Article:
David Bourget (Western Ontario)
David Chalmers (ANU, NYU)
Rafael De Clercq
Jack Alan Reynolds
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Kant-Studien 100 (3):309-331 (2009)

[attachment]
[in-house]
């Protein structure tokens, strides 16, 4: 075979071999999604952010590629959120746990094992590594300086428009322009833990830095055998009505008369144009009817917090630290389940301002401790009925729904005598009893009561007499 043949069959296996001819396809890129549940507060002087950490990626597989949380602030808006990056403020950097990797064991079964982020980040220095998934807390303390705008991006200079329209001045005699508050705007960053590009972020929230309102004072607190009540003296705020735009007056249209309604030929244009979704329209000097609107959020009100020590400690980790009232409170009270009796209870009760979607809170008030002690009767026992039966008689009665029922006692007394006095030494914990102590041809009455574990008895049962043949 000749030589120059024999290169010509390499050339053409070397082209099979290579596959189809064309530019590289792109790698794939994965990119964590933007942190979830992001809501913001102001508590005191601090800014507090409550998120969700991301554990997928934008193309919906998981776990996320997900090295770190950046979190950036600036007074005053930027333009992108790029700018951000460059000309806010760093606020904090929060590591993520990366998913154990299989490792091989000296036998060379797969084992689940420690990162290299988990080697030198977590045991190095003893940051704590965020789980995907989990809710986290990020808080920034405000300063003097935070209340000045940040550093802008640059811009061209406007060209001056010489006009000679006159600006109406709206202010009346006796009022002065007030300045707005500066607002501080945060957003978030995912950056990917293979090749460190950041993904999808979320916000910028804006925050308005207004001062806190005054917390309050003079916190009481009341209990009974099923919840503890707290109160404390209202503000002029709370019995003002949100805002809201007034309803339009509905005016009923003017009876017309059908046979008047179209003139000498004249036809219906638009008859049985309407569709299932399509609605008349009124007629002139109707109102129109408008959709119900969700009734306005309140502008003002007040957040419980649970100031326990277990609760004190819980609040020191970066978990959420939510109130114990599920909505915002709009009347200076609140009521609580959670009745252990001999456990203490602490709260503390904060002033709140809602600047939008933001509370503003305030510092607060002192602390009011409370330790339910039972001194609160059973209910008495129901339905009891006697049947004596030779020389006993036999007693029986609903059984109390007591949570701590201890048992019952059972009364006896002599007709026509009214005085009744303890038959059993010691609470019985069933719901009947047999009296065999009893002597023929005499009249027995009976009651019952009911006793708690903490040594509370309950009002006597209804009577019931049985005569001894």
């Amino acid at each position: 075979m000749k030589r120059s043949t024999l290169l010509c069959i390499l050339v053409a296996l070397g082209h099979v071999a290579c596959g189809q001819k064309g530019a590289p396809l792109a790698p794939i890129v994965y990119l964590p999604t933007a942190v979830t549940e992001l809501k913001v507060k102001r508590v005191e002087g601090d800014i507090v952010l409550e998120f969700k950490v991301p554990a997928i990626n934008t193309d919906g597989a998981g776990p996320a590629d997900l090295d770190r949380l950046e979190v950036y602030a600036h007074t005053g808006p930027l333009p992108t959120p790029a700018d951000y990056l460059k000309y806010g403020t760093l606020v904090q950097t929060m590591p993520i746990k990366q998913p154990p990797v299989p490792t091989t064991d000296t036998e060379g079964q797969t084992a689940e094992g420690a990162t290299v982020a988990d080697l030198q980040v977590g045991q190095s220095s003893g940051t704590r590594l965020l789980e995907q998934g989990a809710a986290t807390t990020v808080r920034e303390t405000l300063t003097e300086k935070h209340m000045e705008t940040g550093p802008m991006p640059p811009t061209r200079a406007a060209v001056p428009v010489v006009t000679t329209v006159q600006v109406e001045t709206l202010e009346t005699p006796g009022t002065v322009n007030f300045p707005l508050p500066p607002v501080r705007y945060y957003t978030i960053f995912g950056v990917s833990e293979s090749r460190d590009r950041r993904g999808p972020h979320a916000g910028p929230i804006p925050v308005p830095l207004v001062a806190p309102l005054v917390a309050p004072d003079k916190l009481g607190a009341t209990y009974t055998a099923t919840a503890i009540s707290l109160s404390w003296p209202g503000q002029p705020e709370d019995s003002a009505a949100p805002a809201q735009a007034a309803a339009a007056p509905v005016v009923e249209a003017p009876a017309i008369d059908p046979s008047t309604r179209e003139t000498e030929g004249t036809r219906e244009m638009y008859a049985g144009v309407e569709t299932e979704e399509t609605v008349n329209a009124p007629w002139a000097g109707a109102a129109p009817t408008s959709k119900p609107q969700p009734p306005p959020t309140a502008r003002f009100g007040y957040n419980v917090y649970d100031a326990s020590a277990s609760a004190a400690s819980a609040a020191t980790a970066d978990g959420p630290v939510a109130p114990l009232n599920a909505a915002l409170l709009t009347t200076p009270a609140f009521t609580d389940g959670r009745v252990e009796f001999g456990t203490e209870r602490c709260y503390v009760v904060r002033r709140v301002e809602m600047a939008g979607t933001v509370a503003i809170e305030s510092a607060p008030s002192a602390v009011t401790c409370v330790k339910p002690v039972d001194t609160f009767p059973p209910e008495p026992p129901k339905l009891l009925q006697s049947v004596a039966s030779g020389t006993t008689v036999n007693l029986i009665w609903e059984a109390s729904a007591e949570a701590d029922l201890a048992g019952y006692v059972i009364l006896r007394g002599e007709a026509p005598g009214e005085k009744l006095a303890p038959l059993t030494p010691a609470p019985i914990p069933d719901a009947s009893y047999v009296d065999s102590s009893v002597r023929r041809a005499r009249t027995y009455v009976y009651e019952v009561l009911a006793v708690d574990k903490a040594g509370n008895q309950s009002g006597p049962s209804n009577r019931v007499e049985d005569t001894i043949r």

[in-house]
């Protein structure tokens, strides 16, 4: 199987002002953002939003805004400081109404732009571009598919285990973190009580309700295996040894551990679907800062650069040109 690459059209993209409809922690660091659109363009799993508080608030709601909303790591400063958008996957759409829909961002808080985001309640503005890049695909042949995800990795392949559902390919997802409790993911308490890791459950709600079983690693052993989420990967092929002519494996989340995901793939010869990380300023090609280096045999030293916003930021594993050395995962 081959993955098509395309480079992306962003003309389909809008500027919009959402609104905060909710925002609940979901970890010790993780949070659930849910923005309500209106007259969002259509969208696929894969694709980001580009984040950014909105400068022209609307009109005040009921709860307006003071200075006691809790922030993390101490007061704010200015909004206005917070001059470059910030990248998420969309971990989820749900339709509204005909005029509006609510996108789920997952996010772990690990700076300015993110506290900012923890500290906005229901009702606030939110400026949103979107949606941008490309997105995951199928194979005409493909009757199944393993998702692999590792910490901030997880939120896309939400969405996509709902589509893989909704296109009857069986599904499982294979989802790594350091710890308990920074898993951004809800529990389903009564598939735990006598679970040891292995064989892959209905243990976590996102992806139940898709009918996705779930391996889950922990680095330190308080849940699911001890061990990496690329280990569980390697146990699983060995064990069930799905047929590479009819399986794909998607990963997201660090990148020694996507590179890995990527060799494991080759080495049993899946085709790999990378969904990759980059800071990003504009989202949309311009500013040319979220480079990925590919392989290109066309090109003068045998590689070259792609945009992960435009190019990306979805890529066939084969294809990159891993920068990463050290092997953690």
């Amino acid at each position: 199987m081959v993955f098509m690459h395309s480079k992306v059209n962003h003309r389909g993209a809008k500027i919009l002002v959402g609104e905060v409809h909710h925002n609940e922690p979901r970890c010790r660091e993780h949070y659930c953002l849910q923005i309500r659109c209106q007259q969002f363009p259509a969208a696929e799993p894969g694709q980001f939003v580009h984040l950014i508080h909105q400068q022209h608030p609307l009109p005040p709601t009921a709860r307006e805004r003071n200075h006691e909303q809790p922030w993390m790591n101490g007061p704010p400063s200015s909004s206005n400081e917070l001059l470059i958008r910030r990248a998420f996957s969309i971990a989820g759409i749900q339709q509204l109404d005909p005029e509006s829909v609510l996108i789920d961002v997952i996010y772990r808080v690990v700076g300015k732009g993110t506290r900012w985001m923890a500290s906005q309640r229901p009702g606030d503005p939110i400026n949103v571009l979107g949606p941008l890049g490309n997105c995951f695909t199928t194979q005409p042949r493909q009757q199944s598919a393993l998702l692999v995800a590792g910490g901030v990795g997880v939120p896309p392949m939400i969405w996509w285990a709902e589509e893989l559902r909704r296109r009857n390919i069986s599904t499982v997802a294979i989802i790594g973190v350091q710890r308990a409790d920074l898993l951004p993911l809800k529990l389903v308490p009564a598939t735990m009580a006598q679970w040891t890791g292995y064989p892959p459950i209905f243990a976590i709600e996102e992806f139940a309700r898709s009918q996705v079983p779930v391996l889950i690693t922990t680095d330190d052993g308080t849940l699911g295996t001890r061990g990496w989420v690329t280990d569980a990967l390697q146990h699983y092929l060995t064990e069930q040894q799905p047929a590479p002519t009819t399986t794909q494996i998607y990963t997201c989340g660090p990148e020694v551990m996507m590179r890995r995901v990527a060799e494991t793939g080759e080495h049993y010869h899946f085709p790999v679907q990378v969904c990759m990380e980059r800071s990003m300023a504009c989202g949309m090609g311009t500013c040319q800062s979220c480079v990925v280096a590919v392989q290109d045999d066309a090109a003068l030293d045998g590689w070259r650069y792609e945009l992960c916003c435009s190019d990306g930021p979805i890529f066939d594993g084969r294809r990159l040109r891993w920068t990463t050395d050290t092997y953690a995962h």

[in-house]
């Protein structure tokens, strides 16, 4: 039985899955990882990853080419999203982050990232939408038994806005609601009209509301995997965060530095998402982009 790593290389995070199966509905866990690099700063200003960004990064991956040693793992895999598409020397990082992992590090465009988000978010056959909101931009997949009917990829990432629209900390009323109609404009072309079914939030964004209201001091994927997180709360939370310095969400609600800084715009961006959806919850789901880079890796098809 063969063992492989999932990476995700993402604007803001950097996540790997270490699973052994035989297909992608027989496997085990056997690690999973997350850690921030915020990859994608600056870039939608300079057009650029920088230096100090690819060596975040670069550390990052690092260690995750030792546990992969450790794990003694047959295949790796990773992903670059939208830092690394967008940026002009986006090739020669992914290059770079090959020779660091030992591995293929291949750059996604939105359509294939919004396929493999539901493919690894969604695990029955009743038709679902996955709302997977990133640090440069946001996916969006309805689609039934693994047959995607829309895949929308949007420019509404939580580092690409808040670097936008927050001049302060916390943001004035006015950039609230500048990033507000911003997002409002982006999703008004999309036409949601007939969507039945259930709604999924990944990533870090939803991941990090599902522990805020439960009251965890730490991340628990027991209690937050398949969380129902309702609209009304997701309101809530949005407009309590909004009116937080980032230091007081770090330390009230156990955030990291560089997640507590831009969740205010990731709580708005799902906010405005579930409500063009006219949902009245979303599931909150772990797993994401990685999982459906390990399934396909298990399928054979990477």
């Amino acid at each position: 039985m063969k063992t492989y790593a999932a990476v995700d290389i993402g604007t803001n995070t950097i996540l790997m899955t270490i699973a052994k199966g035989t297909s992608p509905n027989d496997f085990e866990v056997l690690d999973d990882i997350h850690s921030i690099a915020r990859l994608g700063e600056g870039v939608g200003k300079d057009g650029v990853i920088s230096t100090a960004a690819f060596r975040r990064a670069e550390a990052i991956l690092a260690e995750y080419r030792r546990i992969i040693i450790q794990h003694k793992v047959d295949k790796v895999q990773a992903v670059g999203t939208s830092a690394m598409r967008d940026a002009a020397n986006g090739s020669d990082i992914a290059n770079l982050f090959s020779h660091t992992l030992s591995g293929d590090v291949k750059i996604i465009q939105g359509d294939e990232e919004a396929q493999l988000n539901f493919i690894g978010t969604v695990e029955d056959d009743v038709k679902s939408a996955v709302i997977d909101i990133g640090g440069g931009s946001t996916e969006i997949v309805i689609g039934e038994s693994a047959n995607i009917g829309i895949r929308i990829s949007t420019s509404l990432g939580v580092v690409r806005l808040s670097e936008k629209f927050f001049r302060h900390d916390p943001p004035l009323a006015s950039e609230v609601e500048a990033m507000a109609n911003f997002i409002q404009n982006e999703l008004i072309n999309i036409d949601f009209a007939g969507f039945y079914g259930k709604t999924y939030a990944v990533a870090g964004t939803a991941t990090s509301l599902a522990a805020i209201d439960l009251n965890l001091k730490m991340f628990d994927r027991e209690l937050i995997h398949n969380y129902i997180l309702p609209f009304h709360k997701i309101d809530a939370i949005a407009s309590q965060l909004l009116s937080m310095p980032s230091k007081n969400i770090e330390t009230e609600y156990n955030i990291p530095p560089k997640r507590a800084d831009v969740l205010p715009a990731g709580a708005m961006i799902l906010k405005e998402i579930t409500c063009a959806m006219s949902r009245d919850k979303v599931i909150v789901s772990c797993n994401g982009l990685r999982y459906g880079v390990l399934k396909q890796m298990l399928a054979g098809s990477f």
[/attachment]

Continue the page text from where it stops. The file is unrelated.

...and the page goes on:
In this article I argue that Kant's conception of dignity is commonly misunderstood. On the basis of a few passages in the Grundlegung scholars often attribute to Kant a view of dignity as an absolute inner value all human beings possess. However, a different picture emerges if one takes into account all the passages in which Kant uses ‘dignity’. I shall argue that Kant's conception of dignity is a more Stoic one: He conceives of dignity as sublimity ( Erhabenheit ) or the highest elevation of something over something else. ‘Dignity’ expresses that something is ‘raised above’ all else. What it is raised above, and in virtue of what, depends on the context in which Kant uses ‘dignity’. For instance, he talks about the dignity of a monarch to refer to his rank as the ruler of his subjects. When Kant refers to the dignity of humanity, he expresses the view that human beings have a prerogative over the rest of nature in virtue of being free. What Kant is saying in the famous Grundlegung passage on dignity is that morality is raised above other determinations of will in that morality alone should be valued unconditionally. In unfolding the complicated usage of ‘dignity’ in Kant's works, my reading helps to bring out the coherence of his ethics.
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